Lot 1018
  • 1018

Liao Chi-Chun (Liao Jichun)

Estimate
3,000,000 - 4,000,000 HKD
Sold
4,900,000 HKD
bidding is closed

Description

  • Liao Chi-Chun (Liao Jichun)
  • Flowers
  • signed Pinyin and Chinese; signed in Chinese, titled and dated 1967 on the reverse
  • oil on canvas

Provenance

Private Asian Collection
Christie's, Hong Kong, 29 May 2010, Lot 1011
Acquired directly from the above by the present important private Asian collector

Exhibited

Taipei, Taipei Fine Arts Museum, Taiwan Masters: Series I - Liao Chi-Chun's Memorial Exhibition: On the 20th Anniversary of His Decease, 20 April- 16 June, 1996

Literature

Liao Chi-Chun, Cathay Art Museum publish, Taipei, 1981, p. 89
Taiwan Fine Arts Series 4 - Liao Chi Chun, Artist Co. Ltd, Taipei, 1992, plate 72, p. 116

Catalogue Note

The history of the development of human civilization contains rich markers of time and place. If time and place were plotted along a vertical and horizontal axis, respectively, artworks would dot the grid as products of specific times and locations. The true heroism of artists, then, lies in their ability to create a work of art that reflects the times as well as the local culture, but simultaneously refuses to be constrained by those factors. When form and content are selected and then combined in a complimentary fashion, the artist’s work becomes imbued with a singular, personal style. Born in East Asia in the early 20th century, Liao Chi-Chun was thrust into a time of rapid interaction and collision between Eastern and Western cultures, and his artistic works reflect this unique era.
Throughout his life, Liao Chi-Chun was devoted to the painting of natural still lifes, but his style in portraying these still lifes underwent a shift during his career. Before the 1940s, Liao’s portrayal of flowers and plants tended toward realism, the artist casting an objective gaze upon his subjects. Following the 1950s, these same subjects are portrayed through the artist’s subjective feelings and projections, his brushstrokes and colour compositions more free and unrestrained. Liao’s student Li Yuanheng once remarked, “Underneath or adjacent to strokes of colour, Mr Liao applies many thick layers of secondary colour to create an effect of harmony within the bold contrasts. I particularly admire Mr Liao’s use of white in this way.” In Flower (Lot 1018), among the brilliant colours, the vase alone stands out in a stroke of white, as though light is reflecting off of its surface. This accentuates the glossy and sleek glaze of the vase’s surface and its quality of coldness, a choice that fully exhibits the artist’s unique and precise understanding of colour.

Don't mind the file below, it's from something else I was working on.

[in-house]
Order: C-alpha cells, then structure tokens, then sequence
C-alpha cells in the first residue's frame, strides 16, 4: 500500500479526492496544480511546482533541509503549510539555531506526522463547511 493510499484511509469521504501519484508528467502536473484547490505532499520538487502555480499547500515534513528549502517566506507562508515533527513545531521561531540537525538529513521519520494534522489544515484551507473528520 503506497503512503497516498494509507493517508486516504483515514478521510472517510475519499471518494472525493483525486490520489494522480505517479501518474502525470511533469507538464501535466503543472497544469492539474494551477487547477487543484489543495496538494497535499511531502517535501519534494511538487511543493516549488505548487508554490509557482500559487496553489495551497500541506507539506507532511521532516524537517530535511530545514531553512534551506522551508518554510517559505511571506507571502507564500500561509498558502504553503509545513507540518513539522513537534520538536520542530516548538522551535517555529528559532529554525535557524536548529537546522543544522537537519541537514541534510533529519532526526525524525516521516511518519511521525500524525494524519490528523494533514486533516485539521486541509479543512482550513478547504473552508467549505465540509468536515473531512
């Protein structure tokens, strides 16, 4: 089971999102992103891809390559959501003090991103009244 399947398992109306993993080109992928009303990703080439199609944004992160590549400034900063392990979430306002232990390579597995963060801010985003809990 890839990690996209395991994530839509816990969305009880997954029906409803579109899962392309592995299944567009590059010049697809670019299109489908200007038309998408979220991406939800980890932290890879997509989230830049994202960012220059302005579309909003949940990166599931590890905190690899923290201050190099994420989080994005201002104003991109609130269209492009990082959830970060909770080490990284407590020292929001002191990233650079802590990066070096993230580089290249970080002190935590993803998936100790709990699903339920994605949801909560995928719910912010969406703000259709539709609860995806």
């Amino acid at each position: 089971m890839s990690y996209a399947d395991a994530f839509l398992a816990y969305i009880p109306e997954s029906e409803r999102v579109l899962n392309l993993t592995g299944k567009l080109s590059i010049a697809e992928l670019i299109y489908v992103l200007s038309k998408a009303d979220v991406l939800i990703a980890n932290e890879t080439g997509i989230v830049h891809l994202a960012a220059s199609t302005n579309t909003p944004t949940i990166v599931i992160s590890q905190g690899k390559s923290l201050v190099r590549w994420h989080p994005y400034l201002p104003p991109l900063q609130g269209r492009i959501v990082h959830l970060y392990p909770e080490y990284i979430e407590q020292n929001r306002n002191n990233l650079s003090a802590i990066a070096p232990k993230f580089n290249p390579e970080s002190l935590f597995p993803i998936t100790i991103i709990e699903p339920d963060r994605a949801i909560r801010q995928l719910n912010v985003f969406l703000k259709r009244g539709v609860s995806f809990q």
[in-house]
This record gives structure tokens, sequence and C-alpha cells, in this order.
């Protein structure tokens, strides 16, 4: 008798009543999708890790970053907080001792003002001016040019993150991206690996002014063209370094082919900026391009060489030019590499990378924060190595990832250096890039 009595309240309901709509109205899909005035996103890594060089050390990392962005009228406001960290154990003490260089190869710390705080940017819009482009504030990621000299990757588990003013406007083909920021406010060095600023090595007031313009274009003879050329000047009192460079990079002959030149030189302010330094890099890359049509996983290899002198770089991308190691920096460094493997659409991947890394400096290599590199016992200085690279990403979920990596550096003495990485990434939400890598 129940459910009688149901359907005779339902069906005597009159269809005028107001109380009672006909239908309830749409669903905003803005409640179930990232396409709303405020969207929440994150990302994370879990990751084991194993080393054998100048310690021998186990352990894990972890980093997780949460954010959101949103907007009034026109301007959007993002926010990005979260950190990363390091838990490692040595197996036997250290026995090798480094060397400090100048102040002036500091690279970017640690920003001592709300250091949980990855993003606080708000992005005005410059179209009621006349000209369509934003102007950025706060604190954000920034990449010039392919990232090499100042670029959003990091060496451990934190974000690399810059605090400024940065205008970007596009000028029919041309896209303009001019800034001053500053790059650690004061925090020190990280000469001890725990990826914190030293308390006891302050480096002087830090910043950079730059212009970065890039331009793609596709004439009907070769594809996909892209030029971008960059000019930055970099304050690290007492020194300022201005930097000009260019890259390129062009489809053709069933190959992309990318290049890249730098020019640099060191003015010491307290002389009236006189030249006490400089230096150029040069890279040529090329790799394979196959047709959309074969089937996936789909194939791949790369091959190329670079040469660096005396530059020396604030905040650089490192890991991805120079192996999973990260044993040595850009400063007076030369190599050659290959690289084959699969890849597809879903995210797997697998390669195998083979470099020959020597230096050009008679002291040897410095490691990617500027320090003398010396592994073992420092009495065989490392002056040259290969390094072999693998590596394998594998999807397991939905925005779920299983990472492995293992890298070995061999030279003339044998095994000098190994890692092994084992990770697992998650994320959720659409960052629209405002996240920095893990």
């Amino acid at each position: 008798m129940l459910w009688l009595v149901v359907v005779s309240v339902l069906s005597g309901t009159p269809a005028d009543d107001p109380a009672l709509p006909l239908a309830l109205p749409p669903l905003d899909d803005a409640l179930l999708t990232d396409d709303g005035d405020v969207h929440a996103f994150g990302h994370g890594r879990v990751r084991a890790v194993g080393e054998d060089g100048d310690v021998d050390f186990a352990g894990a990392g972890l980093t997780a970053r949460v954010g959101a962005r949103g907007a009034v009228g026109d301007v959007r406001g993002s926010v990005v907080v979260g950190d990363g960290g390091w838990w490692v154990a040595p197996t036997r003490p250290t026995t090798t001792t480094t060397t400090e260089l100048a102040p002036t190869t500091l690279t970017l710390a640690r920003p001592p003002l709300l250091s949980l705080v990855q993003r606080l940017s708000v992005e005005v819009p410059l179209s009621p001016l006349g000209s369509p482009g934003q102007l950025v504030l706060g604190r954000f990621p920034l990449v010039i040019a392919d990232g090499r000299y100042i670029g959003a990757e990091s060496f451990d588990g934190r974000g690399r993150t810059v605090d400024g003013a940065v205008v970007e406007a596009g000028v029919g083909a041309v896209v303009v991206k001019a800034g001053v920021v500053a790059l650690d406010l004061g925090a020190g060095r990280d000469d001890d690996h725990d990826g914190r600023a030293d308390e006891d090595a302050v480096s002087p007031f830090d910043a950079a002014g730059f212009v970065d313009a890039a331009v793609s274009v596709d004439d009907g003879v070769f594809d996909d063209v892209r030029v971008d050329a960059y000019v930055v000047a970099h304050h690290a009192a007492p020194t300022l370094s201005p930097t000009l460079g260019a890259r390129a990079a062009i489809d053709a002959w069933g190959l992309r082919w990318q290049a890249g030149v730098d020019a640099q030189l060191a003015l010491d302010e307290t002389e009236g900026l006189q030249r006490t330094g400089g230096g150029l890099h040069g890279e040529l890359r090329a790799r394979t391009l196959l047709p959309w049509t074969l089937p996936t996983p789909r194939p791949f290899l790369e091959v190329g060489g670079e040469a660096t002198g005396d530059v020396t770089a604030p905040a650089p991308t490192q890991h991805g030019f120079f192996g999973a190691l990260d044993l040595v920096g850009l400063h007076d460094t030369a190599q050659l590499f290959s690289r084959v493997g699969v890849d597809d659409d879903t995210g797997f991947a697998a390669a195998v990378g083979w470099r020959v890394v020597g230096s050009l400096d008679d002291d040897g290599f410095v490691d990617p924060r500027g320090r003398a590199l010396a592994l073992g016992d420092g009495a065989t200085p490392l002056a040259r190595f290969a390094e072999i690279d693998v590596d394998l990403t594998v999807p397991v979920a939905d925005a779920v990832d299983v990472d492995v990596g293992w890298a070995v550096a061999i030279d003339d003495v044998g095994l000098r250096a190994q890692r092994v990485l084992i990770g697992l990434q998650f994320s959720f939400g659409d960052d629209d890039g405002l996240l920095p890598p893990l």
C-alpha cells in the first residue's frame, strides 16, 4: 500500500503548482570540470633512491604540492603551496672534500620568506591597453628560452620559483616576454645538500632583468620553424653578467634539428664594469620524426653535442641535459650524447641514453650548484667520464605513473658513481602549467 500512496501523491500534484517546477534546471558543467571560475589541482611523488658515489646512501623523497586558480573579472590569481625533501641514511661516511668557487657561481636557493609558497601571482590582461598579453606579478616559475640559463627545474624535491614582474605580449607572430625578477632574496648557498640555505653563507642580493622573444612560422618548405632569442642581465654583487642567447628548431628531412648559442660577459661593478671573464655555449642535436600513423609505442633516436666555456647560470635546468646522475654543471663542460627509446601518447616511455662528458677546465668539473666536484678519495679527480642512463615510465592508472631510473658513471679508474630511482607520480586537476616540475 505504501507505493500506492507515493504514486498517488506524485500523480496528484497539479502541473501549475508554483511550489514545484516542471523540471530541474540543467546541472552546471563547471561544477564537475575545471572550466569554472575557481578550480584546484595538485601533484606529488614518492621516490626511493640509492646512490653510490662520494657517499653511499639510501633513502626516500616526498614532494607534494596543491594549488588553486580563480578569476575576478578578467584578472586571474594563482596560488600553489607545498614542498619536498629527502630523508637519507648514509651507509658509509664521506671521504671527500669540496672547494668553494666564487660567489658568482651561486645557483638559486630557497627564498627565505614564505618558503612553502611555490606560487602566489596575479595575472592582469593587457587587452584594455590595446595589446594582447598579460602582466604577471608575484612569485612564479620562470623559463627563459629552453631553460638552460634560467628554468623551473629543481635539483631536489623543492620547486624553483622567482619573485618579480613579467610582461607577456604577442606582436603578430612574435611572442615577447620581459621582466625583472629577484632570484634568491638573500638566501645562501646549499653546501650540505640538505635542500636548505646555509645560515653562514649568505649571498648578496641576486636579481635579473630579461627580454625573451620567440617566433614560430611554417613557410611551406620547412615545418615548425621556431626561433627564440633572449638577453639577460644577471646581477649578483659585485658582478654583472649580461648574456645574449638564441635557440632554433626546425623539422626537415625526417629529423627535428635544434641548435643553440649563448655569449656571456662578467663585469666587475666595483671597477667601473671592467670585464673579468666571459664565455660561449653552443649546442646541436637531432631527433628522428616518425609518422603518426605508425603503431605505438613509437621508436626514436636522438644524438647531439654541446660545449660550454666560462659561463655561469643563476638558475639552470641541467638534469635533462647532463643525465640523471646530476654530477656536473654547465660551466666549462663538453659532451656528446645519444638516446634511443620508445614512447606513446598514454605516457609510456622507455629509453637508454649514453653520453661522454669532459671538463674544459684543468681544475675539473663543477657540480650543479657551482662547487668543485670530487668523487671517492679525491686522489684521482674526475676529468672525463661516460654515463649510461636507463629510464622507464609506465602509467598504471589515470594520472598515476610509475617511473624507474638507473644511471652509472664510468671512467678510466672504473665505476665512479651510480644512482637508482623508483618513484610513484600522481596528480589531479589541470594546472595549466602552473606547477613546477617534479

Among the numerous formal elements, few can rival the efficiency and power of the lines of abstract expressionism, their ability to convey a feeling of extension, their suggestion of trajectory and direction. Starting from the mid-1960s, Liao began intensifying the presence of lines within his works, but unlike the lines within the Western tradition that convey directionality, force, or speed, Liao insisted upon the simple pencil line, believing that it approached the realm of the poetic. At the same time, the artist also emphasizes his passionate pursuit of “the intense presence of colour with the Chinese tradition.” The proportion of formal elements from Chinese painting is noticeably increased. His previous still life paintings primarily use more similar colours, rarely featuring bold colours that stand in contrast to one other. Flowers not only contrasts the greens in the background and the bright red table top with the flowers in the foreground, Liao’s patterned embellishments correspond with the entire colour scheme. Together, the complimentary interaction of the warm and cold hues and the harmonious balance of their various sizes generate a rich and gorgeous tapestry of folk colour. Liao Chi-Chun grew up in a household of very limited means, the family’s livelihood completely dependent upon his grandmother’s work of embroidering flowers upon the shoes of the neighbourhood’s women. The many years spent observing the embroidering of auspicious patterns and the colours left a profound mark upon the artist. The powerful Eastern flavour of Flowers is directly connected to the colours and attitudes of Chinese folk culture. The dominant colours of yellow, red, blue, and green signify a prayer for blessings and auspiciousness. In these ways, although the painting is a simple still life representation of flowers, within its symbolic colours, it contains layers upon layers of Chinese culture, passed down through generation after generation, subtly conveying the local people’s attitudes toward life and their aesthetic pleasures.
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